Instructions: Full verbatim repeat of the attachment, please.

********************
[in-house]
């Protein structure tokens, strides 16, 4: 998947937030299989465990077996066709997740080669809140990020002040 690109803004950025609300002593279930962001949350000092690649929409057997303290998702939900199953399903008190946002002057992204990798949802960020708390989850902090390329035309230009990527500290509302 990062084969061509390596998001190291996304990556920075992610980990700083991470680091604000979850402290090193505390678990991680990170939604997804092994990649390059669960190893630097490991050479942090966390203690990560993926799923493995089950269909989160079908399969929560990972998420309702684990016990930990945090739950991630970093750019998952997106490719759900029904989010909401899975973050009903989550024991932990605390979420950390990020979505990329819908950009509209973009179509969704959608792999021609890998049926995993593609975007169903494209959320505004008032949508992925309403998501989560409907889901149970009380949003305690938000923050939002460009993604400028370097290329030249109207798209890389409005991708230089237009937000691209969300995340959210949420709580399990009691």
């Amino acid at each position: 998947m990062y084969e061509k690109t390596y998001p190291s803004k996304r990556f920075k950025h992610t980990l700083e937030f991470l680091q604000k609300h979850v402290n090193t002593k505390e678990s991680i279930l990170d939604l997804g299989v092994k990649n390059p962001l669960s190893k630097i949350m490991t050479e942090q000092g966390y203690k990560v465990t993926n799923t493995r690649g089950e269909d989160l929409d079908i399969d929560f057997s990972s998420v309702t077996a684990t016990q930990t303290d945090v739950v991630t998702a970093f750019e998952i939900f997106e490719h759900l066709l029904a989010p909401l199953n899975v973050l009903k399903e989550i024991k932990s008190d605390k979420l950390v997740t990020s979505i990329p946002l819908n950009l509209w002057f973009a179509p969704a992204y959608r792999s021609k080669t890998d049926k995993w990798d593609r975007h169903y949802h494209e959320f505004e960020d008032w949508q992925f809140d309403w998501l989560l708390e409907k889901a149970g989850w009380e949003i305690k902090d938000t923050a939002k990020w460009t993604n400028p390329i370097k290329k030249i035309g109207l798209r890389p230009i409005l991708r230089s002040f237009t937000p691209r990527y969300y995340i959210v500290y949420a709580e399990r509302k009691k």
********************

[in-house]
């Protein structure tokens, strides 16, 4: 998947937030299989465990077996066709997740080669809140990020002040 690109803004950025609300002593279930962001949350000092690649929409057997303290998702939900199953399903008190946002002057992204990798949802960020708390989850902090390329035309230009990527500290509302 990062084969061509390596998001190291996304990556920075992610980990700083991470680091604000979850402290090193505390678990991680990170939604997804092994990649390059669960190893630097490991050479942090966390203690990560993926799923493995089950269909989160079908399969929560990972998420309702684990016990930990945090739950991630970093750019998952997106490719759900029904989010909401899975973050009903989550024991932990605390979420950390990020979505990329819908950009509209973009179509969704959608792999021609890998049926995993593609975007169903494209959320505004008032949508992925309403998501989560409907889901149970009380949003305690938000923050939002460009993604400028370097290329030249109207798209890389409005991708230089237009937000691209969300995340959210949420709580399990009691």
């Amino acid at each position: 998947m990062y084969e061509k690109t390596y998001p190291s803004k996304r990556f920075k950025h992610t980990l700083e937030f991470l680091q604000k609300h979850v402290n090193t002593k505390e678990s991680i279930l990170d939604l997804g299989v092994k990649n390059p962001l669960s190893k630097i949350m490991t050479e942090q000092g966390y203690k990560v465990t993926n799923t493995r690649g089950e269909d989160l929409d079908i399969d929560f057997s990972s998420v309702t077996a684990t016990q930990t303290d945090v739950v991630t998702a970093f750019e998952i939900f997106e490719h759900l066709l029904a989010p909401l199953n899975v973050l009903k399903e989550i024991k932990s008190d605390k979420l950390v997740t990020s979505i990329p946002l819908n950009l509209w002057f973009a179509p969704a992204y959608r792999s021609k080669t890998d049926k995993w990798d593609r975007h169903y949802h494209e959320f505004e960020d008032w949508q992925f809140d309403w998501l989560l708390e409907k889901a149970g989850w009380e949003i305690k902090d938000t923050a939002k990020w460009t993604n400028p390329i370097k290329k030249i035309g109207l798209r890389p230009i409005l991708r230089s002040f237009t937000p691209r990527y969300y995340i959210v500290y949420a709580e399990r509302k009691k």